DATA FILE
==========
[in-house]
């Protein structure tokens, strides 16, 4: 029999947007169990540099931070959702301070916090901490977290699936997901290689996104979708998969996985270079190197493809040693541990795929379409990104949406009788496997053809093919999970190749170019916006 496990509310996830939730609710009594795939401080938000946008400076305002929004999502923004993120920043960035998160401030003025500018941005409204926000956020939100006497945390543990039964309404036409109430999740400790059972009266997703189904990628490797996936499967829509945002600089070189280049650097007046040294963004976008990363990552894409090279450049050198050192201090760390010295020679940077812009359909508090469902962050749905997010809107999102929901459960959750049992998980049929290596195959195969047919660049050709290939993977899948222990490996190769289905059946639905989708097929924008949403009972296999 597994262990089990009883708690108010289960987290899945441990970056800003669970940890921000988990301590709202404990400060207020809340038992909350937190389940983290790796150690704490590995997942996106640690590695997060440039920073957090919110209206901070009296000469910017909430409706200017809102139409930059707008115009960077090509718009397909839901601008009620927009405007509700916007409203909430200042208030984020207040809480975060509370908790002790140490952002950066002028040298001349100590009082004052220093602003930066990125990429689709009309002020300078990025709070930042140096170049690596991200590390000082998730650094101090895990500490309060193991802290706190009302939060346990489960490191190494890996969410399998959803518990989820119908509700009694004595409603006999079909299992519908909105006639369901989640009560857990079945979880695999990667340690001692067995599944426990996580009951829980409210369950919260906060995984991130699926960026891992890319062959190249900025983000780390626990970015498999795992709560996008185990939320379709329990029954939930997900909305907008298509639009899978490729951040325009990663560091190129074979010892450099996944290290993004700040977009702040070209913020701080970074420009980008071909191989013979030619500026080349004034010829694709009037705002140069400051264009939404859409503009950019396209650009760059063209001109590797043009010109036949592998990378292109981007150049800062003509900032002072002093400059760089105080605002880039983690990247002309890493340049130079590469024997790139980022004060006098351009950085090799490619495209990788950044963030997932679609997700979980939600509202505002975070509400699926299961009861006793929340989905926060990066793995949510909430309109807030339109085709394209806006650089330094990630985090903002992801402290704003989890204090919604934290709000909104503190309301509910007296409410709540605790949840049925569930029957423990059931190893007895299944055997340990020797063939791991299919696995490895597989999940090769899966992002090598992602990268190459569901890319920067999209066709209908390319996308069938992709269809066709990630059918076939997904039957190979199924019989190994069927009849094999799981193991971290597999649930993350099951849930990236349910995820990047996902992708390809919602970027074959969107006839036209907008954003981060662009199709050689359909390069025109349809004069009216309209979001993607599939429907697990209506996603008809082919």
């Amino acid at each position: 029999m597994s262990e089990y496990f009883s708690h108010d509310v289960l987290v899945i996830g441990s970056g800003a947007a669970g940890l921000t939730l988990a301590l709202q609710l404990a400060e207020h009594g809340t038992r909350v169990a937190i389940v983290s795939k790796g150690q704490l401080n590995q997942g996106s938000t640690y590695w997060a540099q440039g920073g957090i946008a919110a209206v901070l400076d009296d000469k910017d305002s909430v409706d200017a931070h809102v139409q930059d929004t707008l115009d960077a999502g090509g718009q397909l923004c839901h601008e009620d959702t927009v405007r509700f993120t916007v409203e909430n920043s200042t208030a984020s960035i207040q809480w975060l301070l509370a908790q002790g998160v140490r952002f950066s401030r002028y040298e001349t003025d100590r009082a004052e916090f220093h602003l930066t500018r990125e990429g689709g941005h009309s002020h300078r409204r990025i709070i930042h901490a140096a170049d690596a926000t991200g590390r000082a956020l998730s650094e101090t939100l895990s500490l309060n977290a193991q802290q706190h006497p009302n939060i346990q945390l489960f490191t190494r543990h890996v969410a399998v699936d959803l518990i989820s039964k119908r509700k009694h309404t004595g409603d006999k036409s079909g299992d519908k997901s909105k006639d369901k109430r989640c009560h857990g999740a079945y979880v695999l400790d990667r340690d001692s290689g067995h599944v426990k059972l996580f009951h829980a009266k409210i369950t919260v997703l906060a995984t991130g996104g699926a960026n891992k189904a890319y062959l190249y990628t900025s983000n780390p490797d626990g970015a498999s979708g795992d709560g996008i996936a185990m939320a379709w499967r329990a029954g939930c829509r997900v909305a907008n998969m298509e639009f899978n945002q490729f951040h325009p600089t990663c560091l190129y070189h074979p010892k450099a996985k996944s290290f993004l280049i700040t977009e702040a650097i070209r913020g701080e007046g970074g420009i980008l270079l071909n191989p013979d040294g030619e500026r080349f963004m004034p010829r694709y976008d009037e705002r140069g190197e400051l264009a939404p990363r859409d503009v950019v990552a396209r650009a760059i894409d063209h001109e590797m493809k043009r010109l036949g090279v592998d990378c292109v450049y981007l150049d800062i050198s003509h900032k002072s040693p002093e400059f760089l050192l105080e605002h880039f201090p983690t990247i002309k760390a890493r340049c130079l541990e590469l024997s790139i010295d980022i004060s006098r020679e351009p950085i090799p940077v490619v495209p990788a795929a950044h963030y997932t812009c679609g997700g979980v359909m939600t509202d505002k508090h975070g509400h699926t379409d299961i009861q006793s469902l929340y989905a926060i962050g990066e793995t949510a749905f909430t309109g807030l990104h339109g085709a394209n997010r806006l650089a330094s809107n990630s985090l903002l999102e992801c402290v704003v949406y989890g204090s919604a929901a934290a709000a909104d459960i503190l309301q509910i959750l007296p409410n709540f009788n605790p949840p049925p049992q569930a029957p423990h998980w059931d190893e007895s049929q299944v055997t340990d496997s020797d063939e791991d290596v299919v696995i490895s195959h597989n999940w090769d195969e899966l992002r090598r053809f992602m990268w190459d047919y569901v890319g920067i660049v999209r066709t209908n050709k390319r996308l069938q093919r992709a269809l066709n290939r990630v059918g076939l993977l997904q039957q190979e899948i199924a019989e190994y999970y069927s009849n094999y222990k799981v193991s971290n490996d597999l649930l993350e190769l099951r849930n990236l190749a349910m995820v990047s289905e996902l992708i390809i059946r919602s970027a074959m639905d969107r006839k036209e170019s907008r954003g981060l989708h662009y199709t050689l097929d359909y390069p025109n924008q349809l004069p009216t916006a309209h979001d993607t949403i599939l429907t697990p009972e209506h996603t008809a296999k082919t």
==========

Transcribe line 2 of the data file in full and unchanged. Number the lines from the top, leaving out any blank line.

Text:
């Protein structure tokens, strides 16, 4: 029999947007169990540099931070959702301070916090901490977290699936997901290689996104979708998969996985270079190197493809040693541990795929379409990104949406009788496997053809093919999970190749170019916006 496990509310996830939730609710009594795939401080938000946008400076305002929004999502923004993120920043960035998160401030003025500018941005409204926000956020939100006497945390543990039964309404036409109430999740400790059972009266997703189904990628490797996936499967829509945002600089070189280049650097007046040294963004976008990363990552894409090279450049050198050192201090760390010295020679940077812009359909508090469902962050749905997010809107999102929901459960959750049992998980049929290596195959195969047919660049050709290939993977899948222990490996190769289905059946639905989708097929924008949403009972296999 597994262990089990009883708690108010289960987290899945441990970056800003669970940890921000988990301590709202404990400060207020809340038992909350937190389940983290790796150690704490590995997942996106640690590695997060440039920073957090919110209206901070009296000469910017909430409706200017809102139409930059707008115009960077090509718009397909839901601008009620927009405007509700916007409203909430200042208030984020207040809480975060509370908790002790140490952002950066002028040298001349100590009082004052220093602003930066990125990429689709009309002020300078990025709070930042140096170049690596991200590390000082998730650094101090895990500490309060193991802290706190009302939060346990489960490191190494890996969410399998959803518990989820119908509700009694004595409603006999079909299992519908909105006639369901989640009560857990079945979880695999990667340690001692067995599944426990996580009951829980409210369950919260906060995984991130699926960026891992890319062959190249900025983000780390626990970015498999795992709560996008185990939320379709329990029954939930997900909305907008298509639009899978490729951040325009990663560091190129074979010892450099996944290290993004700040977009702040070209913020701080970074420009980008071909191989013979030619500026080349004034010829694709009037705002140069400051264009939404859409503009950019396209650009760059063209001109590797043009010109036949592998990378292109981007150049800062003509900032002072002093400059760089105080605002880039983690990247002309890493340049130079590469024997790139980022004060006098351009950085090799490619495209990788950044963030997932679609997700979980939600509202505002975070509400699926299961009861006793929340989905926060990066793995949510909430309109807030339109085709394209806006650089330094990630985090903002992801402290704003989890204090919604934290709000909104503190309301509910007296409410709540605790949840049925569930029957423990059931190893007895299944055997340990020797063939791991299919696995490895597989999940090769899966992002090598992602990268190459569901890319920067999209066709209908390319996308069938992709269809066709990630059918076939997904039957190979199924019989190994069927009849094999799981193991971290597999649930993350099951849930990236349910995820990047996902992708390809919602970027074959969107006839036209907008954003981060662009199709050689359909390069025109349809004069009216309209979001993607599939429907697990209506996603008809082919």